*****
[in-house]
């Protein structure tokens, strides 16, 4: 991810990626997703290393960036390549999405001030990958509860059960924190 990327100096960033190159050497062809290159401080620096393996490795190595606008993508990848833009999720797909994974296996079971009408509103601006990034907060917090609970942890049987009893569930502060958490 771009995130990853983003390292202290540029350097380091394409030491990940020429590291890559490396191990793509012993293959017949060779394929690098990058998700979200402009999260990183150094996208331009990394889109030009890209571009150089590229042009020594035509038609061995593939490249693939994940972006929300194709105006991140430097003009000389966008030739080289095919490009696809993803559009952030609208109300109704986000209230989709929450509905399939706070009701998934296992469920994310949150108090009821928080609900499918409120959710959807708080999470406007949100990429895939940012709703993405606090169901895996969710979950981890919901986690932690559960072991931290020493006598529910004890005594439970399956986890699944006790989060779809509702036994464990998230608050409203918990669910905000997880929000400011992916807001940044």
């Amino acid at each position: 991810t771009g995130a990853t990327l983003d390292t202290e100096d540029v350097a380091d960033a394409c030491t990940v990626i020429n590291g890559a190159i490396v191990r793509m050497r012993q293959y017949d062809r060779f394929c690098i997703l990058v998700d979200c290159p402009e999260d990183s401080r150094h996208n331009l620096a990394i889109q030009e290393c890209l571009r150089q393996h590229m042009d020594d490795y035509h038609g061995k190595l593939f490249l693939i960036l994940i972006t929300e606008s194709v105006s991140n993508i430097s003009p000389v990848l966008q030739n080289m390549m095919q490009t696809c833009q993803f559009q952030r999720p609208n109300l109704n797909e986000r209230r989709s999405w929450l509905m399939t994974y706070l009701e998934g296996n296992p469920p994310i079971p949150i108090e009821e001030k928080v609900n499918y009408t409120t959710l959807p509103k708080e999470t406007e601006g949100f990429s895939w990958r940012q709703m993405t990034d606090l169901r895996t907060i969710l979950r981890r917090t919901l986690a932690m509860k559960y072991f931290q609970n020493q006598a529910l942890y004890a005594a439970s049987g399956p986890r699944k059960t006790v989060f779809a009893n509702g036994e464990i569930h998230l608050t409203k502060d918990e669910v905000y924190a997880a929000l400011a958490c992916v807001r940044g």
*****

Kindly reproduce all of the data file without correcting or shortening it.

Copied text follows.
[in-house]
């Protein structure tokens, strides 16, 4: 991810990626997703290393960036390549999405001030990958509860059960924190 990327100096960033190159050497062809290159401080620096393996490795190595606008993508990848833009999720797909994974296996079971009408509103601006990034907060917090609970942890049987009893569930502060958490 771009995130990853983003390292202290540029350097380091394409030491990940020429590291890559490396191990793509012993293959017949060779394929690098990058998700979200402009999260990183150094996208331009990394889109030009890209571009150089590229042009020594035509038609061995593939490249693939994940972006929300194709105006991140430097003009000389966008030739080289095919490009696809993803559009952030609208109300109704986000209230989709929450509905399939706070009701998934296992469920994310949150108090009821928080609900499918409120959710959807708080999470406007949100990429895939940012709703993405606090169901895996969710979950981890919901986690932690559960072991931290020493006598529910004890005594439970399956986890699944006790989060779809509702036994464990998230608050409203918990669910905000997880929000400011992916807001940044």
């Amino acid at each position: 991810t771009g995130a990853t990327l983003d390292t202290e100096d540029v350097a380091d960033a394409c030491t990940v990626i020429n590291g890559a190159i490396v191990r793509m050497r012993q293959y017949d062809r060779f394929c690098i997703l990058v998700d979200c290159p402009e999260d990183s401080r150094h996208n331009l620096a990394i889109q030009e290393c890209l571009r150089q393996h590229m042009d020594d490795y035509h038609g061995k190595l593939f490249l693939i960036l994940i972006t929300e606008s194709v105006s991140n993508i430097s003009p000389v990848l966008q030739n080289m390549m095919q490009t696809c833009q993803f559009q952030r999720p609208n109300l109704n797909e986000r209230r989709s999405w929450l509905m399939t994974y706070l009701e998934g296996n296992p469920p994310i079971p949150i108090e009821e001030k928080v609900n499918y009408t409120t959710l959807p509103k708080e999470t406007e601006g949100f990429s895939w990958r940012q709703m993405t990034d606090l169901r895996t907060i969710l979950r981890r917090t919901l986690a932690m509860k559960y072991f931290q609970n020493q006598a529910l942890y004890a005594a439970s049987g399956p986890r699944k059960t006790v989060f779809a009893n509702g036994e464990i569930h998230l608050t409203k502060d918990e669910v905000y924190a997880a929000l400011a958490c992916v807001r940044g």